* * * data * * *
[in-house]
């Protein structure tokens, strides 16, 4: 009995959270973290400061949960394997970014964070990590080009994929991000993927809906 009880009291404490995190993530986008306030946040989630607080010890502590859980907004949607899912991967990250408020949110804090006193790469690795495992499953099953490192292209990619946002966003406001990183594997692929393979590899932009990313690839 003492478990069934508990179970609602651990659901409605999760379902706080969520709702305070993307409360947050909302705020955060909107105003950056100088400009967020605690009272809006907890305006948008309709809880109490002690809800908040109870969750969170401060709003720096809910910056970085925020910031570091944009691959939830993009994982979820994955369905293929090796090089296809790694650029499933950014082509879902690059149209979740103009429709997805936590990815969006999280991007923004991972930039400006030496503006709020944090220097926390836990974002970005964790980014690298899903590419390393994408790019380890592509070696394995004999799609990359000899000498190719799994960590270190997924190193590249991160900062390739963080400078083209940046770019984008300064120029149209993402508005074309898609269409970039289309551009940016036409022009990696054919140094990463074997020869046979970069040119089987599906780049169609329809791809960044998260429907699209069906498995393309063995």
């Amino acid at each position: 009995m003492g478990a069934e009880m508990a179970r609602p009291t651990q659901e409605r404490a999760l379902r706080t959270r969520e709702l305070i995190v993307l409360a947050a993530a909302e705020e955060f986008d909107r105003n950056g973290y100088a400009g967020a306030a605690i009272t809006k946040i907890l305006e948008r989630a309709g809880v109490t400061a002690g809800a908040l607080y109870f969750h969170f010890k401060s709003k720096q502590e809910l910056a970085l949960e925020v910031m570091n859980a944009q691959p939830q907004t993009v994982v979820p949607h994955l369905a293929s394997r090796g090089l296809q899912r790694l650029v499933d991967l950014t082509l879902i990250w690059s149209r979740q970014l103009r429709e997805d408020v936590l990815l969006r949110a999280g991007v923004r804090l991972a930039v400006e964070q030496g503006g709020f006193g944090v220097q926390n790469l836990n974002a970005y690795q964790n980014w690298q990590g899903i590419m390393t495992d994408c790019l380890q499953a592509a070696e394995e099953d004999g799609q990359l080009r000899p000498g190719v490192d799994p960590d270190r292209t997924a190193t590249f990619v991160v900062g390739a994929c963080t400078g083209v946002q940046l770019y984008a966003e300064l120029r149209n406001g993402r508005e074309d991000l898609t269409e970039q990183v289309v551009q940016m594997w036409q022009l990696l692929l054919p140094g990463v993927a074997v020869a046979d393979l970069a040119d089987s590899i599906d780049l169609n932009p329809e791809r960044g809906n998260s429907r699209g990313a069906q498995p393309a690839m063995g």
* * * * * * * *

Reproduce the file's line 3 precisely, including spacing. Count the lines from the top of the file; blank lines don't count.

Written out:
């Amino acid at each position: 009995m003492g478990a069934e009880m508990a179970r609602p009291t651990q659901e409605r404490a999760l379902r706080t959270r969520e709702l305070i995190v993307l409360a947050a993530a909302e705020e955060f986008d909107r105003n950056g973290y100088a400009g967020a306030a605690i009272t809006k946040i907890l305006e948008r989630a309709g809880v109490t400061a002690g809800a908040l607080y109870f969750h969170f010890k401060s709003k720096q502590e809910l910056a970085l949960e925020v910031m570091n859980a944009q691959p939830q907004t993009v994982v979820p949607h994955l369905a293929s394997r090796g090089l296809q899912r790694l650029v499933d991967l950014t082509l879902i990250w690059s149209r979740q970014l103009r429709e997805d408020v936590l990815l969006r949110a999280g991007v923004r804090l991972a930039v400006e964070q030496g503006g709020f006193g944090v220097q926390n790469l836990n974002a970005y690795q964790n980014w690298q990590g899903i590419m390393t495992d994408c790019l380890q499953a592509a070696e394995e099953d004999g799609q990359l080009r000899p000498g190719v490192d799994p960590d270190r292209t997924a190193t590249f990619v991160v900062g390739a994929c963080t400078g083209v946002q940046l770019y984008a966003e300064l120029r149209n406001g993402r508005e074309d991000l898609t269409e970039q990183v289309v551009q940016m594997w036409q022009l990696l692929l054919p140094g990463v993927a074997v020869a046979d393979l970069a040119d089987s590899i599906d780049l169609n932009p329809e791809r960044g809906n998260s429907r699209g990313a069906q498995p393309a690839m063995g």